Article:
The Five Dev Love Languages

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When I started my very first job as a QA engineer, I was incredibly intimidated by the developers I worked with. Not only did they have years of experience under their belts that I - a recent graduate of an 11-week coding bootcamp - certainly did not have, but they all seemed to have such interesting personalities and quirks. It didn’t take me long, however, to realize that devs may seem like a different breed of human altogether, but they’re actually just normal people doing pretty complex and complicated jobs. They are the misunderstood misfits of software companies.

As I gained experience working with programmers, I began noticing that many of the conflicts and issues they had with those in other departments seemed to stem from a few simple needs of theirs that were very regularly overlooked. Non-technical folk sometimes act under the assumption that they understand the mind of a dev, and in some cases that is far from the truth. I started formulating what I refer to as ‘The Five Developer Love Languages’ in an attempt to articulate these needs and help people who regularly work with programmers understand their point of view. These five love languages have helped me in my interactions with the engineers I work with, and have made me love my job even more.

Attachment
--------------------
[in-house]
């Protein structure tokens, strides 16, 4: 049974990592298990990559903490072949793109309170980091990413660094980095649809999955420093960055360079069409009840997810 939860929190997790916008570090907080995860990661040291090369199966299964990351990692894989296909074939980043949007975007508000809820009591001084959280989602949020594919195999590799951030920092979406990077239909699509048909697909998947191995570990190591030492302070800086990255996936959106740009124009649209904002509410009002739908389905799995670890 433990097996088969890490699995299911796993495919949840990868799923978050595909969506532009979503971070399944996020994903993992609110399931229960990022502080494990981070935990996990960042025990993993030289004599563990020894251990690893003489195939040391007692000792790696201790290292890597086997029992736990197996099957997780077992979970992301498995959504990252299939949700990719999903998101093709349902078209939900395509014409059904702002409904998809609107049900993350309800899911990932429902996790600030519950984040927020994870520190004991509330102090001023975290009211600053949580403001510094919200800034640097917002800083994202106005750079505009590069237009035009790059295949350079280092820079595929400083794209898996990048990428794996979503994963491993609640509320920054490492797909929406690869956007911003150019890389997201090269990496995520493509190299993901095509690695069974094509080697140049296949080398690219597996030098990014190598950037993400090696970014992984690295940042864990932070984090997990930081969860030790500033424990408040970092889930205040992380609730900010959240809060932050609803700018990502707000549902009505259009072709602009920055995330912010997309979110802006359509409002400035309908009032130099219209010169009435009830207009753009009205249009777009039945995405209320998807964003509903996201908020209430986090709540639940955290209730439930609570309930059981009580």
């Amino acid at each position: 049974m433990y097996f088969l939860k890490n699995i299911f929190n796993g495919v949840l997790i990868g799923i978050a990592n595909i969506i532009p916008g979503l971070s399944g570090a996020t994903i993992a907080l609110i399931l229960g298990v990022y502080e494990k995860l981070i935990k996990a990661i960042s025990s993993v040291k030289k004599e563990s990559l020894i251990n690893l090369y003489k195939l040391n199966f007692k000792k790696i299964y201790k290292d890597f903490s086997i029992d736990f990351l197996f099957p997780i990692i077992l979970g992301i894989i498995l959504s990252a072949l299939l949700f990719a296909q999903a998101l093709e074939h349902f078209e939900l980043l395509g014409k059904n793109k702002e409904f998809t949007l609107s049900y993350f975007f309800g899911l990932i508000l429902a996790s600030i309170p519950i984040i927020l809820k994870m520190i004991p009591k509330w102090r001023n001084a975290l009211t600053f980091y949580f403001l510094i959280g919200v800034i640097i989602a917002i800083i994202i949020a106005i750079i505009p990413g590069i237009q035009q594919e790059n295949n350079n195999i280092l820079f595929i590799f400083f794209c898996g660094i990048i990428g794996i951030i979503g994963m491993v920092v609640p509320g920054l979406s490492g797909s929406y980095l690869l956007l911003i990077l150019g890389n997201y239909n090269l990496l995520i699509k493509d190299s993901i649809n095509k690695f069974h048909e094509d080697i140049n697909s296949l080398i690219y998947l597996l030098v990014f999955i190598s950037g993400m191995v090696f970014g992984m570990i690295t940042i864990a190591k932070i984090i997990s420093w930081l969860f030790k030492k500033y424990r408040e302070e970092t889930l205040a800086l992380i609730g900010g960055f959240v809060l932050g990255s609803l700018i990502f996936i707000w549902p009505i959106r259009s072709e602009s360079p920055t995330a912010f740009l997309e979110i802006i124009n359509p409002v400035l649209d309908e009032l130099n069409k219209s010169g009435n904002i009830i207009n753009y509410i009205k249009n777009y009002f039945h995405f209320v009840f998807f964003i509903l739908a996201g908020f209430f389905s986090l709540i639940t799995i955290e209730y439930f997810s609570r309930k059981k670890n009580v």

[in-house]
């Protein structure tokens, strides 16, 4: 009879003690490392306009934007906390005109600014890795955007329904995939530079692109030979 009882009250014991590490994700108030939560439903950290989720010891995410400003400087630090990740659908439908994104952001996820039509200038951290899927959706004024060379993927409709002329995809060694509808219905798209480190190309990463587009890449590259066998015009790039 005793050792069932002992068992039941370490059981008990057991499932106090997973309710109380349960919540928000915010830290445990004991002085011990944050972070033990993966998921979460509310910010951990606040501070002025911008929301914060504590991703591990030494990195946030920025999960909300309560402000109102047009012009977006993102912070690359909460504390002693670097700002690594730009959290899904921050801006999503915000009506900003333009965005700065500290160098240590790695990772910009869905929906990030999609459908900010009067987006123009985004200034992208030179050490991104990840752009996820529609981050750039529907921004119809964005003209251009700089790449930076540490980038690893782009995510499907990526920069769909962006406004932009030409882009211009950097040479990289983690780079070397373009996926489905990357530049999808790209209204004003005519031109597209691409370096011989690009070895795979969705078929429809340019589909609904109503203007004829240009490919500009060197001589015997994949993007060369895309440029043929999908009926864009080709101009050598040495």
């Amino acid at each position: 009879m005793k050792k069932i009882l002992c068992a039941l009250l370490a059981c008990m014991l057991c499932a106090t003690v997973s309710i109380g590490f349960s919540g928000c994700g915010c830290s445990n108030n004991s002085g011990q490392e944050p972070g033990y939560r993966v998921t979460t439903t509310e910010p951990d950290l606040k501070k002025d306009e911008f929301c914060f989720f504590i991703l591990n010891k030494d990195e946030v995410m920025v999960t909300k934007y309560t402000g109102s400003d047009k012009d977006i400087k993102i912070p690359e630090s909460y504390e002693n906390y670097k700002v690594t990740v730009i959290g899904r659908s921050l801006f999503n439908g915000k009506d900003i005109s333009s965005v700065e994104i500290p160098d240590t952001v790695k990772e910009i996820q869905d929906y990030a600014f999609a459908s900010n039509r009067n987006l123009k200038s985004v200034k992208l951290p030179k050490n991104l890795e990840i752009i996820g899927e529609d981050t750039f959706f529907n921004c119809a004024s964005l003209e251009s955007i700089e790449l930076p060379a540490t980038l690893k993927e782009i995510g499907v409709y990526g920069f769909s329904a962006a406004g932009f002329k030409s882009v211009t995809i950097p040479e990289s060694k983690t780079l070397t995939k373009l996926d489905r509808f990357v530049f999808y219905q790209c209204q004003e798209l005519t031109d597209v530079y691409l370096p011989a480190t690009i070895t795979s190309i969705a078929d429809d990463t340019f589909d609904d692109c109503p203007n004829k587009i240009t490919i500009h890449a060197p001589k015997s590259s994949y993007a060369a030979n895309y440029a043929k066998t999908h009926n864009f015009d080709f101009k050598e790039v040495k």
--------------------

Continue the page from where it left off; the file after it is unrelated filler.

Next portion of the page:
Before I present these Developer Love Languages, I offer a small disclaimer. Not all devs are created equal, and some of these may not be applicable to every engineer. I don’t want to suggest that putting engineers (or any group of people, for that matter) into super generalized categories is ever a good idea. In my experience, however, these have been some of the biggest sources of miscommunication and misunderstanding between programmers and those they work with.

The Five Developer Love Languages

1. Do Not Disturb

Most engineers would agree that their best friend - especially in an open office layout - is a good pair of headphones. Not only are they good for noise cancellation, they send a very clear visual signal to those around them: “I’m in the zone. Don’t bother me.” Though it seems like most people who work with developers should have a clear understanding of this love language, it is often ignored or forgotten entirely.

So an engineer sits at their desk, eyes focused on lines of code, brain fully invested in solving a complex programming puzzle, and gets startled by a rough tap on the shoulder or a wave over the top of their monitor. Begrudgingly they break their concentration and push their headphones down over their shoulders, only to be greeted by some form of “Hey, y’know that thing you’re working on? Is it going to be done soon?” It seems like a small and harmless breach of etiquette, but to a dev buried in Problem Solving Land it can be detrimental. The person who asked the simple question goes about their merry day once they’ve received a satisfactory answer, but the engineer must attempt to reassemble the puzzle pieces of code they were working on, and that can sometimes be complicated. Coding isn’t easy; respect a developer’s time and talents and give them the option to check out of outside distractions in non-emergency situations.